My turn now to clamber down some rocks, hanging on to the metal foot or were they hand holds? At the same time as the next wave of body flesh arrived from below and had to wait for me to complete my descent. They puffed and snorted surely not to rush me, but to maintain their rhythm? Nothing could have rushed me – I hung on for dear life, acutely aware of the view they had as they looked up at me, acutely aware of the drop below should I hesitate for a second, acutely aware of how many climbers had failed, permanently not on their ascent but rather their descent – I have read all the Everest books!!!!
Acutely aware of how absurd it was of me to presume to do this. Alas, too late she cried.

And then the boulders were cleared, now just the steep steps and I would be passed the danger zone so to speak. I began to relax, in time to see some of those supreme beings who had run past me on the way up, now pass me on the way down!!!!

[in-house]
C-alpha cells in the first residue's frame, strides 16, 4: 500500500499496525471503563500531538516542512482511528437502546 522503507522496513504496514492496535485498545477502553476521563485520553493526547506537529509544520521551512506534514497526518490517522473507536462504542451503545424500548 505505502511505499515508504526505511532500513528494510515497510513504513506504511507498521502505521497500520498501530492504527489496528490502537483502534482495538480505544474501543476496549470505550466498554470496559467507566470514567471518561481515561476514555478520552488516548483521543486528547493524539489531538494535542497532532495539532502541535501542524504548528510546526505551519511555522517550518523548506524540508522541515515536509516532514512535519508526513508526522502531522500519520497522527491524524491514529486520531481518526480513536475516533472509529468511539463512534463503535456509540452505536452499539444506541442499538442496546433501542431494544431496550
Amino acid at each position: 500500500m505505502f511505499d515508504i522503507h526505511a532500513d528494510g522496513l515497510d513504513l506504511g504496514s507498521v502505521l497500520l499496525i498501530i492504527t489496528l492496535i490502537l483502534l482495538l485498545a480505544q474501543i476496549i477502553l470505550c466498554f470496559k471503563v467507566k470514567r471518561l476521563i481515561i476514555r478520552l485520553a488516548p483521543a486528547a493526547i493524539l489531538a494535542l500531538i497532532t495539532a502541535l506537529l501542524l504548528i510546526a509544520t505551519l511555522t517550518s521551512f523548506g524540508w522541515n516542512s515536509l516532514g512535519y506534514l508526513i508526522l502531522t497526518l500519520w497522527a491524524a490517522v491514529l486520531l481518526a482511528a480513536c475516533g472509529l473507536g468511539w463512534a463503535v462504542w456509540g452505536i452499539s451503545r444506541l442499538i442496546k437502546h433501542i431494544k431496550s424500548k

As the yard arm reached a respectable hour, about 7am I saw more ‘normal’ people setting off up past me. Some of them looked as though they were heading for a stroll in the park; no park here
Another group had brought their dogs, which left us wondering to this very moment where they were heading. One gentleman had a ‘work jacket’ on and another couple were limping at the start – a little like Jess and I are still doing two days later whenever we try to go up or down stairs.

Clearly again, those questions of fit and faint hearted come to mind


The Bush..

The vista
but oh, so alert


grazing so contentedly






It is a Brave soul that attempts to capture ‘The Bush’.   For those of my friends who know the Bush, words are not necessary and can never do it justice and for those readers who have never known the Bush, words are all I can offer knowing full well, before I even begin, that they can never do it justice.   So to you all, for different reasons, forgive in advance my paltry attempt at sharing the ‘Bush’